Evolution of a Romance Reader

Posted October 22, 2014 by Holly in Discussions, Promotions | 13 Comments


heart-book-2Holly: Back in the early 2000’s, my life was a mess. I had just gotten out of a bad marriage, moved to a new state and started over. I’m not going to lie, I was in a bad place. My head was a mess. I had no friends. I was starting a new career. I was raising two kids on my own. It wasn’t pretty.

A few months after I moved to California, my mom went on a roadtrip with my grandparents. They love audiobooks and always had one available for their trips, and this was no exception. The book they were listening to was Killjoy by Julie Garwood. My mom came back and had about 4 hours of tape (CD? I can’t remember now which it was) and she holed up in her room to finish it, snapping at any of us who interrupted her. When she was finished she handed it to me and said, “Listen. Now.” My mother, gotta love her.

While I listened to the audiobook, she went to the library and found as many novels by Garwood as she could – most of which were historicals. When I finished the audiobook, she handed me the stack of library books and my life was changed forever. Prior to that, I’d read a few romance novels; mainly Harlequin category romances my friends and I would snicker over in high school, or the occasional romantic suspense. The majority of my reading centered around suspense and horror. Romance was so different. The focus was on the individual relationships, rather than the external actions. Happy endings were guaranteed. Which, for the most part, there were in mystery and horror as well, but this was different. This left me feeling warm and fuzzy inside.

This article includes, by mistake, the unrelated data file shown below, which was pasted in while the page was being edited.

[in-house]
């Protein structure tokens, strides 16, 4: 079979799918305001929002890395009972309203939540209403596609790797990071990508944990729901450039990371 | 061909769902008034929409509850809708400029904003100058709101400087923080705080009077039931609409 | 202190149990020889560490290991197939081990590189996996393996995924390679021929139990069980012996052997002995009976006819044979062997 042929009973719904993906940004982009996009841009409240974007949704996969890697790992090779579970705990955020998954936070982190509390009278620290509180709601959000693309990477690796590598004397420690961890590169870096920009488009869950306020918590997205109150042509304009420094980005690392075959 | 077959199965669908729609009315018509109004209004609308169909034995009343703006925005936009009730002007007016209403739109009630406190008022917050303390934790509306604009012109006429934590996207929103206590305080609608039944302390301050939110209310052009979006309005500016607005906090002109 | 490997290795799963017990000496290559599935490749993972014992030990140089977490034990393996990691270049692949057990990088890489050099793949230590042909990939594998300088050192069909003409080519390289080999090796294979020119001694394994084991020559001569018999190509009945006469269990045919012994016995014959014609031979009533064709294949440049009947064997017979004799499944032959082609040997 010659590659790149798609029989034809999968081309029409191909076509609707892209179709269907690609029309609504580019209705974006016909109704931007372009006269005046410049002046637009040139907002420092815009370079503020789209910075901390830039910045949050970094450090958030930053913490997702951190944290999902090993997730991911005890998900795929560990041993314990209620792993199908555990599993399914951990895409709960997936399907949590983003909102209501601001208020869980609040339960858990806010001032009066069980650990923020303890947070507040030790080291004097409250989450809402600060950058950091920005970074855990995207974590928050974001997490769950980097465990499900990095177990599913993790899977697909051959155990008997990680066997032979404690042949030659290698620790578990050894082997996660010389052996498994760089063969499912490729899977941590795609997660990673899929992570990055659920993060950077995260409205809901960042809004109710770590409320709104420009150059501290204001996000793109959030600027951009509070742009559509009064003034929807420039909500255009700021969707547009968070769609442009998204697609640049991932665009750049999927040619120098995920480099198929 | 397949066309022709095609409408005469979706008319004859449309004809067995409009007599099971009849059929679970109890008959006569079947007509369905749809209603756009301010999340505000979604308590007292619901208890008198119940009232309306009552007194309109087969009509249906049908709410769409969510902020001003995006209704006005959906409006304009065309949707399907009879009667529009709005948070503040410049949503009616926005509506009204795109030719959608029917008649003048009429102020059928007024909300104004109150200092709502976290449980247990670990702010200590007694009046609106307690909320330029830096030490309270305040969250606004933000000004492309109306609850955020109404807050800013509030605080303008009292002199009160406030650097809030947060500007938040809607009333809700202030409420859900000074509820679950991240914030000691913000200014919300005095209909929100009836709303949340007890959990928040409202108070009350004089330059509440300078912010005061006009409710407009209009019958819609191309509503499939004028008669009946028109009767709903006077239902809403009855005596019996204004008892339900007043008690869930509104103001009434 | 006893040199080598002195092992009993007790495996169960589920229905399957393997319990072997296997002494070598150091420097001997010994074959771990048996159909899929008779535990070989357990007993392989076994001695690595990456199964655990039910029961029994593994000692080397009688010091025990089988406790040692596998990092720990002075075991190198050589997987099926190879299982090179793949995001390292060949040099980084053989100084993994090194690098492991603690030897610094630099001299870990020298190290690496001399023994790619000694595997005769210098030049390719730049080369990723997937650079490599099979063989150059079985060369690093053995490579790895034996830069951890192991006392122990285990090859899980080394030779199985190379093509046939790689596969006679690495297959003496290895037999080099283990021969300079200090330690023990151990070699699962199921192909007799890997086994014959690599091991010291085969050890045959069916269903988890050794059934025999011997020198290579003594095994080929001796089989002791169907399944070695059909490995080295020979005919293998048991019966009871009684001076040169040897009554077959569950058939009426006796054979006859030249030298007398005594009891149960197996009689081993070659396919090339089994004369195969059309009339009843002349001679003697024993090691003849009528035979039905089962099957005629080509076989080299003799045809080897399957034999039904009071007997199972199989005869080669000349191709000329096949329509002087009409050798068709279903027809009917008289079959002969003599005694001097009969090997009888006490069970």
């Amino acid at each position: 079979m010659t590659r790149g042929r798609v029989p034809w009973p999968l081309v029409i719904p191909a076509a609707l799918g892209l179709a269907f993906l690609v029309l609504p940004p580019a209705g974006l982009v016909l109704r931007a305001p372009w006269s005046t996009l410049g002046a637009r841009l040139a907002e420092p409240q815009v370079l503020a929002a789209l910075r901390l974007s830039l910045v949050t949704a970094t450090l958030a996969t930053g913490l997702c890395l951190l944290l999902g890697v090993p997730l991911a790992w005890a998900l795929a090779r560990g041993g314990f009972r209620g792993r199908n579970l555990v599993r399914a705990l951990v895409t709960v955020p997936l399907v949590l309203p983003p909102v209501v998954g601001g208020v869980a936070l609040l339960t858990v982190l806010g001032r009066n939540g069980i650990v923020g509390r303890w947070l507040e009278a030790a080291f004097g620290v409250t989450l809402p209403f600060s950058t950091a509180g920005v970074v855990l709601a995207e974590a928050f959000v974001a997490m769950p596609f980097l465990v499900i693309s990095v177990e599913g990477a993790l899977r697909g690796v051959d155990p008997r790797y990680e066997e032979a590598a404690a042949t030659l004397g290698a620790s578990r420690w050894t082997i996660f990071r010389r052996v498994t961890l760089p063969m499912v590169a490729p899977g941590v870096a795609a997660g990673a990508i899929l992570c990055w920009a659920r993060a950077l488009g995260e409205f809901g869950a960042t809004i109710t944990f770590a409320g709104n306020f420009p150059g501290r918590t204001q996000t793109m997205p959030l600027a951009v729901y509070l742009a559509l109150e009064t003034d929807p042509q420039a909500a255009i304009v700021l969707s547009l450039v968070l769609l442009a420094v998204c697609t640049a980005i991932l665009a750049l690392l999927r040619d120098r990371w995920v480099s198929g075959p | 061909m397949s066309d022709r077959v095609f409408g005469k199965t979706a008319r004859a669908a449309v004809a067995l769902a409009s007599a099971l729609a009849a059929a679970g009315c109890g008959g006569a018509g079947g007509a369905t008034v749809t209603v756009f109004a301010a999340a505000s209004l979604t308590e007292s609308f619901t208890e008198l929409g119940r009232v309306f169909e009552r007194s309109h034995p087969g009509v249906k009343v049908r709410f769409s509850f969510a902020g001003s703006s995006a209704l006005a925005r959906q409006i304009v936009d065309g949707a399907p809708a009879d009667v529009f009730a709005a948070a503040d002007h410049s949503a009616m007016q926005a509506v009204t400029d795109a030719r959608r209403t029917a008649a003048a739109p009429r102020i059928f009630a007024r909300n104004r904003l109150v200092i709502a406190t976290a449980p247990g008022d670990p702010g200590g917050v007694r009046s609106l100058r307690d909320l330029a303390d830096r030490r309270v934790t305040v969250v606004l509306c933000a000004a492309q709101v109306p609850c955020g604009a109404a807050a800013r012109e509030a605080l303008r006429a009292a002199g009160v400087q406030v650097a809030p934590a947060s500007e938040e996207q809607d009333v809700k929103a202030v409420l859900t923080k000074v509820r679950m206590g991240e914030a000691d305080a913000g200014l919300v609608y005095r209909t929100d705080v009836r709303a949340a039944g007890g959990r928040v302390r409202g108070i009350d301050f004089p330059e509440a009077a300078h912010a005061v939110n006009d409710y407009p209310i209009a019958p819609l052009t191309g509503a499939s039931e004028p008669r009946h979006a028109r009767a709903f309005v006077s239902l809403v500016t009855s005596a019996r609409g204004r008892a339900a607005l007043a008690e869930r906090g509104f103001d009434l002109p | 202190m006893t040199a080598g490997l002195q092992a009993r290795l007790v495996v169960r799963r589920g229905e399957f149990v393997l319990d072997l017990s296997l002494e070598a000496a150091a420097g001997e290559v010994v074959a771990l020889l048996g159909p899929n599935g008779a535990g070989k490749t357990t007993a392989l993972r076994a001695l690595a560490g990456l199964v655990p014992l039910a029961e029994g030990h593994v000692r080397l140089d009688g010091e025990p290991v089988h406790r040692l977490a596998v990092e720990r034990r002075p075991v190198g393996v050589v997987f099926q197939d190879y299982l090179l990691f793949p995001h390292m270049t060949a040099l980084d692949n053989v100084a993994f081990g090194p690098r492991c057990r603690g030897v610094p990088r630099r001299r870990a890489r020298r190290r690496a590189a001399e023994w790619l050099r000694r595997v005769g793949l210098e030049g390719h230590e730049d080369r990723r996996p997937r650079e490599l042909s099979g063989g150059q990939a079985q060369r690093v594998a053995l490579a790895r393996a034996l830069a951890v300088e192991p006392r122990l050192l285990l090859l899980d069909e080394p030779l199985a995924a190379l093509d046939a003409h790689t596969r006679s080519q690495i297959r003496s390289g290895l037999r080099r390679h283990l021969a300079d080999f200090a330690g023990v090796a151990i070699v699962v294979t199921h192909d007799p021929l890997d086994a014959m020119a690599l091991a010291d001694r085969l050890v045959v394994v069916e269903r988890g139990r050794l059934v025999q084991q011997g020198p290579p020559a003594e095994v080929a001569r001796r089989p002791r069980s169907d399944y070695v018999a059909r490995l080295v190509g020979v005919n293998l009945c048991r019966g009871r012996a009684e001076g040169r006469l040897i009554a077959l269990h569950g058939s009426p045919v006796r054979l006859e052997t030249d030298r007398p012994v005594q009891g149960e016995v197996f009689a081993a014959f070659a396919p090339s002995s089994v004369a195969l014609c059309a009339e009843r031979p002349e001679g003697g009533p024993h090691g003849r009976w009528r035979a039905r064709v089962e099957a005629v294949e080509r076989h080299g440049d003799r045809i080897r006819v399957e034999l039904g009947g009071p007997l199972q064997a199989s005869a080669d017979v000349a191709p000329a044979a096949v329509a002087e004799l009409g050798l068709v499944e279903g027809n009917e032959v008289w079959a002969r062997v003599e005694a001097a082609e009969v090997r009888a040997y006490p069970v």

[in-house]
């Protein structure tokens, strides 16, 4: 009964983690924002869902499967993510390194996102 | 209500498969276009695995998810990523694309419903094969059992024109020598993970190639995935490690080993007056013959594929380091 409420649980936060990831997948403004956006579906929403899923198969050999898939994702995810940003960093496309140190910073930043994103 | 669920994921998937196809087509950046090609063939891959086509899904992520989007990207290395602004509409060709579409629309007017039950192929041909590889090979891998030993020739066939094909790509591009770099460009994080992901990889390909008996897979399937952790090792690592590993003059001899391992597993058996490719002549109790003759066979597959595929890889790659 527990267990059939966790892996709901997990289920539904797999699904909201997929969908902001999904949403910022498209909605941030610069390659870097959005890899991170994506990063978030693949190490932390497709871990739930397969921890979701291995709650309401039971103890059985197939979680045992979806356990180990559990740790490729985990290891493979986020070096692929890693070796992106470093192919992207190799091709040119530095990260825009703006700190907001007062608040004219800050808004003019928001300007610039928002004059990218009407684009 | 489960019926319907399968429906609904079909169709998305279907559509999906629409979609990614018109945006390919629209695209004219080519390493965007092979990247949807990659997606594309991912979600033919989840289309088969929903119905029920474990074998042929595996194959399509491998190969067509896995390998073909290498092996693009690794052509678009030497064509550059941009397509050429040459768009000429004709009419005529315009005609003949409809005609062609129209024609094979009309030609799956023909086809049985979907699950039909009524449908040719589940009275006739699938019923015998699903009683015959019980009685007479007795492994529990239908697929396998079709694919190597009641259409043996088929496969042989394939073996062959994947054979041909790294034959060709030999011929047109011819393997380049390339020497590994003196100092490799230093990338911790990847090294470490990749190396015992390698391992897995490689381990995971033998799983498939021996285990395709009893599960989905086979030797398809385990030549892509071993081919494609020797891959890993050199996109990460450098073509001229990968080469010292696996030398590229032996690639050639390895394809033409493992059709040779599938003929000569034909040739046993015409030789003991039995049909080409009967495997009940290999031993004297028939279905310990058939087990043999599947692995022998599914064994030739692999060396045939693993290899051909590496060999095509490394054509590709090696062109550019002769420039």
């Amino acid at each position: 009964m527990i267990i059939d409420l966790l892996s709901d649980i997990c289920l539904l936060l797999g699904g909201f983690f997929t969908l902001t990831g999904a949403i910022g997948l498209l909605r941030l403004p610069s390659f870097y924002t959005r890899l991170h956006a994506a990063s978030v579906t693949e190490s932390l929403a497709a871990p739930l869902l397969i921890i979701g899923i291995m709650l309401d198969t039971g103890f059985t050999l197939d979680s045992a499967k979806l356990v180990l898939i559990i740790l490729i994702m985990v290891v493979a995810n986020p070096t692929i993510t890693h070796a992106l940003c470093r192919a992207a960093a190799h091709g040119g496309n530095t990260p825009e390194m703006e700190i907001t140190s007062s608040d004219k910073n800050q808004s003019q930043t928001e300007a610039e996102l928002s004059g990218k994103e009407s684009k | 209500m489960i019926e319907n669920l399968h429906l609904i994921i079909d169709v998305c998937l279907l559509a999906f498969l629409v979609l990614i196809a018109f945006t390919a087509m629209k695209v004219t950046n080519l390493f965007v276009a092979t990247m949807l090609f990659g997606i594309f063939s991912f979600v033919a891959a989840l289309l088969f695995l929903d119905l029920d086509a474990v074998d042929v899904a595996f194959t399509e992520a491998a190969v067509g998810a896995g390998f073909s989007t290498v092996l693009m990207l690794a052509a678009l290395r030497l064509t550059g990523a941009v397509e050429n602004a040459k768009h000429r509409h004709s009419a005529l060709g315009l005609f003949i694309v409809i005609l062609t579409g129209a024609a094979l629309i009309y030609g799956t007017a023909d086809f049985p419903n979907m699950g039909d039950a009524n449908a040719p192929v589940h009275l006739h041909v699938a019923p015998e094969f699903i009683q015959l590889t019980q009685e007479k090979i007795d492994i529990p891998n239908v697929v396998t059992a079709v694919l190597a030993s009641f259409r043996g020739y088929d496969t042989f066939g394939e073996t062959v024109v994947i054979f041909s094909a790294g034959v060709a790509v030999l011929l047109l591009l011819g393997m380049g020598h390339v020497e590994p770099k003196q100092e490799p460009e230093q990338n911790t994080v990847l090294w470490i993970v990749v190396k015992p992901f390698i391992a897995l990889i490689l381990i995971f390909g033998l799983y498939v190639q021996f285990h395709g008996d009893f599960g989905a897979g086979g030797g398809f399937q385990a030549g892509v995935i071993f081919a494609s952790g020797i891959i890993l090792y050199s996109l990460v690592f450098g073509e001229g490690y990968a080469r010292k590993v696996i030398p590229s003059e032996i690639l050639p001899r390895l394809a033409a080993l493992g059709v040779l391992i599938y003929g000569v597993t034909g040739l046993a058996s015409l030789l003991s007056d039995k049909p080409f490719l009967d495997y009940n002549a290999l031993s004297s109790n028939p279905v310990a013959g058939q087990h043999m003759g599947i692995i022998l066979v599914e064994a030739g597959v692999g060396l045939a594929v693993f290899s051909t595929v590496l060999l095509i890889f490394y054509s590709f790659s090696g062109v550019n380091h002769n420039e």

Once I finished glomming Garwood’s backlist, I went in search of other romance novels. I found Hannah Howell’s His Bonnie Bride at my local Target, which I later discovered was a reprint of Amber Flame. I loved that book. It remains one of my favorite Howell’s to this day, partly because it was the first romance novel I discovered on my own, but mainly because it featured the first strong, kickass heroine I’d read (but that’s a post for another day). After glomming Howell’s backlist, I went online to find recommendations for additional authors.

I discovered Simon and Schuster’s author message boards when I did a search for Julie Garwood.  There I found like-minded women who loved reading and romance just as much as I did. They played games, discussed their favorite scenes and characters, and talked about their lives. It wasn’t just a bunch of strangers in a chat room, it was an entire community of readers who looked after one another.